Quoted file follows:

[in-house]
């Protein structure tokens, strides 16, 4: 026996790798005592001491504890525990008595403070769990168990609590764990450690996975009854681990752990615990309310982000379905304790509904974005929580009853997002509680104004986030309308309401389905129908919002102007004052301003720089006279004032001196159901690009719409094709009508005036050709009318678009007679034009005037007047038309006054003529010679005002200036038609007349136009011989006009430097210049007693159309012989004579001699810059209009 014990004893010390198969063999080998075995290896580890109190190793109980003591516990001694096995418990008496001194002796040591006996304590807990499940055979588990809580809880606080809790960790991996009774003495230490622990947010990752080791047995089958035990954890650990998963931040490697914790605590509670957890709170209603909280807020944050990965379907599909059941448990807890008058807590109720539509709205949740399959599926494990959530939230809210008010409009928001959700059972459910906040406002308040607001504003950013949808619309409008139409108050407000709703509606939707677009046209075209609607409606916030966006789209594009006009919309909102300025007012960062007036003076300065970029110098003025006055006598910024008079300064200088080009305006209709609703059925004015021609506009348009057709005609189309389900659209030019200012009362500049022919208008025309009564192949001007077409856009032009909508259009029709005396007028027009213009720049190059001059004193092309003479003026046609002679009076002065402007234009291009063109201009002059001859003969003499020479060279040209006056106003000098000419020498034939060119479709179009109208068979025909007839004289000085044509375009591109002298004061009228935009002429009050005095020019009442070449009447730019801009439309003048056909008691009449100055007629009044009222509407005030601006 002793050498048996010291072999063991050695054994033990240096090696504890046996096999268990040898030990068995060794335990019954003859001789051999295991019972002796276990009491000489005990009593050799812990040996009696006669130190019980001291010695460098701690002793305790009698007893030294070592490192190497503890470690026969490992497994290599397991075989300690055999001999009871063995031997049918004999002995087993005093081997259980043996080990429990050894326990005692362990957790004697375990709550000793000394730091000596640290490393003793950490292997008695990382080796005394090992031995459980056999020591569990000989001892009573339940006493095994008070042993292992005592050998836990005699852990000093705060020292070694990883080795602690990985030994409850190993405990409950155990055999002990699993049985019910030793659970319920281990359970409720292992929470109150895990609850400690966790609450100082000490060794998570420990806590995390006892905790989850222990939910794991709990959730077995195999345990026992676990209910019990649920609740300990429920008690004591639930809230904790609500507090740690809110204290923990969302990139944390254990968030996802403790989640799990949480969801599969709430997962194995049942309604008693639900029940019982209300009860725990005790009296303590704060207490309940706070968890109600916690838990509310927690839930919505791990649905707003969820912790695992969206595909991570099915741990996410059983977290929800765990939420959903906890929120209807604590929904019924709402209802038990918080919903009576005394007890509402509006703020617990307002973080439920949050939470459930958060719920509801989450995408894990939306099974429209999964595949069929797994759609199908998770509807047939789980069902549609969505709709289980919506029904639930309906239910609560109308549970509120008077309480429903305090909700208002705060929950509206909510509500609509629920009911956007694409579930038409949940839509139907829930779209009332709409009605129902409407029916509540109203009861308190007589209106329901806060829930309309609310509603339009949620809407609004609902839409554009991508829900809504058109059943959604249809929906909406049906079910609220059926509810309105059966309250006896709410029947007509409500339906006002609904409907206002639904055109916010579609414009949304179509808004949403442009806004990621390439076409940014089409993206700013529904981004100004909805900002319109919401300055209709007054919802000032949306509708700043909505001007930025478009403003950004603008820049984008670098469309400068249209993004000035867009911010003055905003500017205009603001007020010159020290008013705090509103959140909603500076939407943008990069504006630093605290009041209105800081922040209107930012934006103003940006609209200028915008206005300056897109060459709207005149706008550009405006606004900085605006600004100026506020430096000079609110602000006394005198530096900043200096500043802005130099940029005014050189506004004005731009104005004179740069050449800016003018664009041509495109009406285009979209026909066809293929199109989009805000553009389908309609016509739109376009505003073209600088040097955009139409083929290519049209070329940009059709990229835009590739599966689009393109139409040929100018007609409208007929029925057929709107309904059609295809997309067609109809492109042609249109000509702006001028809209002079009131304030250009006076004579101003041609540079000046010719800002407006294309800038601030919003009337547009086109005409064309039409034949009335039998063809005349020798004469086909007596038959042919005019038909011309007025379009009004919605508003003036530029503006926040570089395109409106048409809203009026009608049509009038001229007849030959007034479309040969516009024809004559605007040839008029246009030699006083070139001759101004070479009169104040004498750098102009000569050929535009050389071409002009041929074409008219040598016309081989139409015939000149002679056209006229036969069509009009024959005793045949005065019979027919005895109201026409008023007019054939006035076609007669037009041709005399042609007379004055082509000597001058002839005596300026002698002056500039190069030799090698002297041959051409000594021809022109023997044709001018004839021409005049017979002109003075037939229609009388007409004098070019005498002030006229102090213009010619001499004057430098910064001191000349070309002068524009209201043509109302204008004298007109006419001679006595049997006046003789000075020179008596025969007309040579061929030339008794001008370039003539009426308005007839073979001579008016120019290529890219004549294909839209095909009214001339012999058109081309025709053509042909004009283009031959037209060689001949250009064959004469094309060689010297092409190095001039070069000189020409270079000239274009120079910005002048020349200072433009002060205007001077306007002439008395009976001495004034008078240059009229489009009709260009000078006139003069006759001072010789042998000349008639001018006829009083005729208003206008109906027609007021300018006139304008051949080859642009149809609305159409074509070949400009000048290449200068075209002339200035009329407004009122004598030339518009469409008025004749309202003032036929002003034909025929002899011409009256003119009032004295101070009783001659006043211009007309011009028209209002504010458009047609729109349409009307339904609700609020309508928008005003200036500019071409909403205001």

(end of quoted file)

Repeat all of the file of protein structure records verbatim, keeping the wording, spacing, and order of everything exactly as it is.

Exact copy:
[in-house]
């Protein structure tokens, strides 16, 4: 026996790798005592001491504890525990008595403070769990168990609590764990450690996975009854681990752990615990309310982000379905304790509904974005929580009853997002509680104004986030309308309401389905129908919002102007004052301003720089006279004032001196159901690009719409094709009508005036050709009318678009007679034009005037007047038309006054003529010679005002200036038609007349136009011989006009430097210049007693159309012989004579001699810059209009 014990004893010390198969063999080998075995290896580890109190190793109980003591516990001694096995418990008496001194002796040591006996304590807990499940055979588990809580809880606080809790960790991996009774003495230490622990947010990752080791047995089958035990954890650990998963931040490697914790605590509670957890709170209603909280807020944050990965379907599909059941448990807890008058807590109720539509709205949740399959599926494990959530939230809210008010409009928001959700059972459910906040406002308040607001504003950013949808619309409008139409108050407000709703509606939707677009046209075209609607409606916030966006789209594009006009919309909102300025007012960062007036003076300065970029110098003025006055006598910024008079300064200088080009305006209709609703059925004015021609506009348009057709005609189309389900659209030019200012009362500049022919208008025309009564192949001007077409856009032009909508259009029709005396007028027009213009720049190059001059004193092309003479003026046609002679009076002065402007234009291009063109201009002059001859003969003499020479060279040209006056106003000098000419020498034939060119479709179009109208068979025909007839004289000085044509375009591109002298004061009228935009002429009050005095020019009442070449009447730019801009439309003048056909008691009449100055007629009044009222509407005030601006 002793050498048996010291072999063991050695054994033990240096090696504890046996096999268990040898030990068995060794335990019954003859001789051999295991019972002796276990009491000489005990009593050799812990040996009696006669130190019980001291010695460098701690002793305790009698007893030294070592490192190497503890470690026969490992497994290599397991075989300690055999001999009871063995031997049918004999002995087993005093081997259980043996080990429990050894326990005692362990957790004697375990709550000793000394730091000596640290490393003793950490292997008695990382080796005394090992031995459980056999020591569990000989001892009573339940006493095994008070042993292992005592050998836990005699852990000093705060020292070694990883080795602690990985030994409850190993405990409950155990055999002990699993049985019910030793659970319920281990359970409720292992929470109150895990609850400690966790609450100082000490060794998570420990806590995390006892905790989850222990939910794991709990959730077995195999345990026992676990209910019990649920609740300990429920008690004591639930809230904790609500507090740690809110204290923990969302990139944390254990968030996802403790989640799990949480969801599969709430997962194995049942309604008693639900029940019982209300009860725990005790009296303590704060207490309940706070968890109600916690838990509310927690839930919505791990649905707003969820912790695992969206595909991570099915741990996410059983977290929800765990939420959903906890929120209807604590929904019924709402209802038990918080919903009576005394007890509402509006703020617990307002973080439920949050939470459930958060719920509801989450995408894990939306099974429209999964595949069929797994759609199908998770509807047939789980069902549609969505709709289980919506029904639930309906239910609560109308549970509120008077309480429903305090909700208002705060929950509206909510509500609509629920009911956007694409579930038409949940839509139907829930779209009332709409009605129902409407029916509540109203009861308190007589209106329901806060829930309309609310509603339009949620809407609004609902839409554009991508829900809504058109059943959604249809929906909406049906079910609220059926509810309105059966309250006896709410029947007509409500339906006002609904409907206002639904055109916010579609414009949304179509808004949403442009806004990621390439076409940014089409993206700013529904981004100004909805900002319109919401300055209709007054919802000032949306509708700043909505001007930025478009403003950004603008820049984008670098469309400068249209993004000035867009911010003055905003500017205009603001007020010159020290008013705090509103959140909603500076939407943008990069504006630093605290009041209105800081922040209107930012934006103003940006609209200028915008206005300056897109060459709207005149706008550009405006606004900085605006600004100026506020430096000079609110602000006394005198530096900043200096500043802005130099940029005014050189506004004005731009104005004179740069050449800016003018664009041509495109009406285009979209026909066809293929199109989009805000553009389908309609016509739109376009505003073209600088040097955009139409083929290519049209070329940009059709990229835009590739599966689009393109139409040929100018007609409208007929029925057929709107309904059609295809997309067609109809492109042609249109000509702006001028809209002079009131304030250009006076004579101003041609540079000046010719800002407006294309800038601030919003009337547009086109005409064309039409034949009335039998063809005349020798004469086909007596038959042919005019038909011309007025379009009004919605508003003036530029503006926040570089395109409106048409809203009026009608049509009038001229007849030959007034479309040969516009024809004559605007040839008029246009030699006083070139001759101004070479009169104040004498750098102009000569050929535009050389071409002009041929074409008219040598016309081989139409015939000149002679056209006229036969069509009009024959005793045949005065019979027919005895109201026409008023007019054939006035076609007669037009041709005399042609007379004055082509000597001058002839005596300026002698002056500039190069030799090698002297041959051409000594021809022109023997044709001018004839021409005049017979002109003075037939229609009388007409004098070019005498002030006229102090213009010619001499004057430098910064001191000349070309002068524009209201043509109302204008004298007109006419001679006595049997006046003789000075020179008596025969007309040579061929030339008794001008370039003539009426308005007839073979001579008016120019290529890219004549294909839209095909009214001339012999058109081309025709053509042909004009283009031959037209060689001949250009064959004469094309060689010297092409190095001039070069000189020409270079000239274009120079910005002048020349200072433009002060205007001077306007002439008395009976001495004034008078240059009229489009009709260009000078006139003069006759001072010789042998000349008639001018006829009083005729208003206008109906027609007021300018006139304008051949080859642009149809609305159409074509070949400009000048290449200068075209002339200035009329407004009122004598030339518009469409008025004749309202003032036929002003034909025929002899011409009256003119009032004295101070009783001659006043211009007309011009028209209002504010458009047609729109349409009307339904609700609020309508928008005003200036500019071409909403205001």